The US Code (36 USC §116) designates Memorial Day as the last Monday in May which this year falls on May 28. The first national celebration of Memorial Day took place May 30, 1868 at Arlington National Cemetery. The holiday originated in 1868 as General John A. Logan of the Union Army issued General Order Number 11, designating May 30 as a memorial day. He declared it to be “for the purpose of strewing with flowers or otherwise decorating the graves of comrades who died in defense of their country during the late rebellion, and whose bodies now lie in almost every city, village, and hamlet churchyard in the land.” In 1888, 25 Stat. 516 designated May 30 as Decoration Day. In the 20th Century, it became Memorial Day and was extended to honor all those who died in American wars. On June 28, 1968, President Johnson signed Public Law 90-363, the Uniform Monday Holiday Act, to ensure three-day weekends for Federal employees by celebrating national holidays including Memorial Day on Mondays. The law took effect on January 1, 1971 changing the observance of the holiday to the last Monday in May.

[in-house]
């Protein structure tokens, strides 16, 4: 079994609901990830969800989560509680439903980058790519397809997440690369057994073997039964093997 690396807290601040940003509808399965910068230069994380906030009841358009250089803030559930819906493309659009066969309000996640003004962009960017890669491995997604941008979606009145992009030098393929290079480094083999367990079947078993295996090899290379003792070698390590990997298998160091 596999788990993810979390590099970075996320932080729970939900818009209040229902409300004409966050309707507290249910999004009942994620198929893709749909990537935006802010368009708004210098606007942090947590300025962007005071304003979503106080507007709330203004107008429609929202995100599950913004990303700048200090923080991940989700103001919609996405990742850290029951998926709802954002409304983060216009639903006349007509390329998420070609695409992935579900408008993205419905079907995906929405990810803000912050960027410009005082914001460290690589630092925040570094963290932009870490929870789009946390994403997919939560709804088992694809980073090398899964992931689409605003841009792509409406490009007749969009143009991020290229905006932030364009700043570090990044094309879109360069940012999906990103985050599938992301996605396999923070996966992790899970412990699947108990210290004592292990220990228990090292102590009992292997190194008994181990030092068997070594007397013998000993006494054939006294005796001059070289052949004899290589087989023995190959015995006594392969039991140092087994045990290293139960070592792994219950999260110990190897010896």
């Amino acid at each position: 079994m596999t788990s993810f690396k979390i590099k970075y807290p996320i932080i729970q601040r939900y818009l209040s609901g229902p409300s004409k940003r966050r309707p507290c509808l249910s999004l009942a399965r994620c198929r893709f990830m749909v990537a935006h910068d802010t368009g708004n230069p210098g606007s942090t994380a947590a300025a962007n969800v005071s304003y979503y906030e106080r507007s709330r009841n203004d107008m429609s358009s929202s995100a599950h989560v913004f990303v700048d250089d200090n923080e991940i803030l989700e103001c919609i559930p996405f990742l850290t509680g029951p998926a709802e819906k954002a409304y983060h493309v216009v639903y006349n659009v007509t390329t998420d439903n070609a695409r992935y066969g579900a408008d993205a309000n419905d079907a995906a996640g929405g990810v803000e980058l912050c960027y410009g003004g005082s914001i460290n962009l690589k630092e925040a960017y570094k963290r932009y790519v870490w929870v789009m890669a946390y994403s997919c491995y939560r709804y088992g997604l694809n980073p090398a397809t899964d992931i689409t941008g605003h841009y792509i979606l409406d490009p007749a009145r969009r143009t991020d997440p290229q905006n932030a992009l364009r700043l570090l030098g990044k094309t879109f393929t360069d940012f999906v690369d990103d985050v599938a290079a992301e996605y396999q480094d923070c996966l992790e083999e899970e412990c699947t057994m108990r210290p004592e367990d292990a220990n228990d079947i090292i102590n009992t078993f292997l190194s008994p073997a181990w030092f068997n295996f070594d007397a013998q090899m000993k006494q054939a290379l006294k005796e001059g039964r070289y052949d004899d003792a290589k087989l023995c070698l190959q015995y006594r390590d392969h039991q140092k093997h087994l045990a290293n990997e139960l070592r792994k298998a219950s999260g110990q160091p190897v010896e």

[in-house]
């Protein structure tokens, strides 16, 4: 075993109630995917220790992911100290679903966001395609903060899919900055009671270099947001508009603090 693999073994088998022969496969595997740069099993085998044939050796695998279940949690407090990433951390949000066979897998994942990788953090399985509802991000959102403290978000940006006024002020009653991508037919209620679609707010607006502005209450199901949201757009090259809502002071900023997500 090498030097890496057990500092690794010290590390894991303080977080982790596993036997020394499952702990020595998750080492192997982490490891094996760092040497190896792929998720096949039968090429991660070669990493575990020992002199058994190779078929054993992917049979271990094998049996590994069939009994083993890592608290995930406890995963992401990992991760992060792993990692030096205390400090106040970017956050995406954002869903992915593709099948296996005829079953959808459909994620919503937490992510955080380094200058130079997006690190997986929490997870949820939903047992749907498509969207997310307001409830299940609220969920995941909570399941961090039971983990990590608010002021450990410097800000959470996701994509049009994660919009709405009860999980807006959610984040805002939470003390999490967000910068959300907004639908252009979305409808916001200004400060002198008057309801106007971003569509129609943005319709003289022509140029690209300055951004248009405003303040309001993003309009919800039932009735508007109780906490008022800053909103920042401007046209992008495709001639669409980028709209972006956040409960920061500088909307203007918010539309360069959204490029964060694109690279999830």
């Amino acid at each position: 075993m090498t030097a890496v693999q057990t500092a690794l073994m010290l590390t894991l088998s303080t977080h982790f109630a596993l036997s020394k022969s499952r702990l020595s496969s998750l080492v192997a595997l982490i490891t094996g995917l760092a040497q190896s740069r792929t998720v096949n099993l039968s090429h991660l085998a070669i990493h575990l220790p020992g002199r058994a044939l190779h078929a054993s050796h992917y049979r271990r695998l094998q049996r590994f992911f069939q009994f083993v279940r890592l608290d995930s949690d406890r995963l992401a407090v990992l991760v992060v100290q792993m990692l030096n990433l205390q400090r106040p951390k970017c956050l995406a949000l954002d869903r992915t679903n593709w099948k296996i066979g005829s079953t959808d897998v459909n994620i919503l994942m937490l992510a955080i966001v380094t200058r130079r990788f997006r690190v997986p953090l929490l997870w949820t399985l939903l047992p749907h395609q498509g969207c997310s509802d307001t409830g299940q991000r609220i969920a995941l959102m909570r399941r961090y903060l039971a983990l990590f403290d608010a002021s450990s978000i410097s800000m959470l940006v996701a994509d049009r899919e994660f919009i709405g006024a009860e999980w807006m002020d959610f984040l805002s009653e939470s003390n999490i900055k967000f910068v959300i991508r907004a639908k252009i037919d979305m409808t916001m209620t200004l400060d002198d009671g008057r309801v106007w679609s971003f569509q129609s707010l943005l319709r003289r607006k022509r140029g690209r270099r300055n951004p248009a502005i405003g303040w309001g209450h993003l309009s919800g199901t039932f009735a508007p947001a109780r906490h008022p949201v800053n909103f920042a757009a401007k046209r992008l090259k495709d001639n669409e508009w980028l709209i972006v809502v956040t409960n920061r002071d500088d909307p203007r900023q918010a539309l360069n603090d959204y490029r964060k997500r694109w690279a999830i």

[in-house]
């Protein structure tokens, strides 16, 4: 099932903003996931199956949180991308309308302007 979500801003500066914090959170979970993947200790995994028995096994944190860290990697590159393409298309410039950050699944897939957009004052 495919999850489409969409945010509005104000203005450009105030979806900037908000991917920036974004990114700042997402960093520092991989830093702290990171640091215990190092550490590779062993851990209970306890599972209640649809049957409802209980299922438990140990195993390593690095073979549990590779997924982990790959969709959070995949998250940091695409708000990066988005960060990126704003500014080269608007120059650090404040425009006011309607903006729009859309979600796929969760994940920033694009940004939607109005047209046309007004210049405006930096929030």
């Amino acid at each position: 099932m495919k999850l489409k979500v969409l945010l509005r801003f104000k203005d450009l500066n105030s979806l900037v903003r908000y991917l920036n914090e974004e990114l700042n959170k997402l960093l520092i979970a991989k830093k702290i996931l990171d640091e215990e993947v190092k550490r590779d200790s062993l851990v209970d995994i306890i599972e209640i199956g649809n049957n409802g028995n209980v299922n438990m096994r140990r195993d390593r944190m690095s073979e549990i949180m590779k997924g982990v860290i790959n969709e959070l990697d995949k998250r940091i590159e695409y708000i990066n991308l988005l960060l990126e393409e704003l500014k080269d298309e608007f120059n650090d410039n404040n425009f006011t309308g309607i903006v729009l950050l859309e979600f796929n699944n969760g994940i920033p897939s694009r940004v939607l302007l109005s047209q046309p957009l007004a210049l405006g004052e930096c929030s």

In every session of Congress since 1989, Sen. Daniel Inouye (D-Hawaii), a World War II Medal of Honor winner, has introduced legislation to restore Memorial Day to May 30. This year, in introducing S.70, he said “In our effort to accommodate many Americans by making Memorial Day the last Monday in May, we have lost sight of the significance of this day to our nation. My bill would restore Memorial Day to May 30 and authorize our flag to fly at half-mast on that day. . . . This legislation would help restore the recognition our veterans deserve for the sacrifices they have made on behalf of our Nation.” (2011 Congressional Record S181) Memorial Day observance has diminished over the years and most Americans have forgotten its meaning. The graves of the fallen are too often ignored and neglected. Most people no longer remember proper flag etiquette for the day. NYC has three parades: the Little Neck–Douglaston parade in Queens, the largest of its kind; Brooklyn’s 145th annual Memorial Day Parade (one of the oldest in the US dating back to 1867) at Third Avenue and 87th Street; and Manhattan’s smaller parade in Inwood at Broadway and Dyckman Street.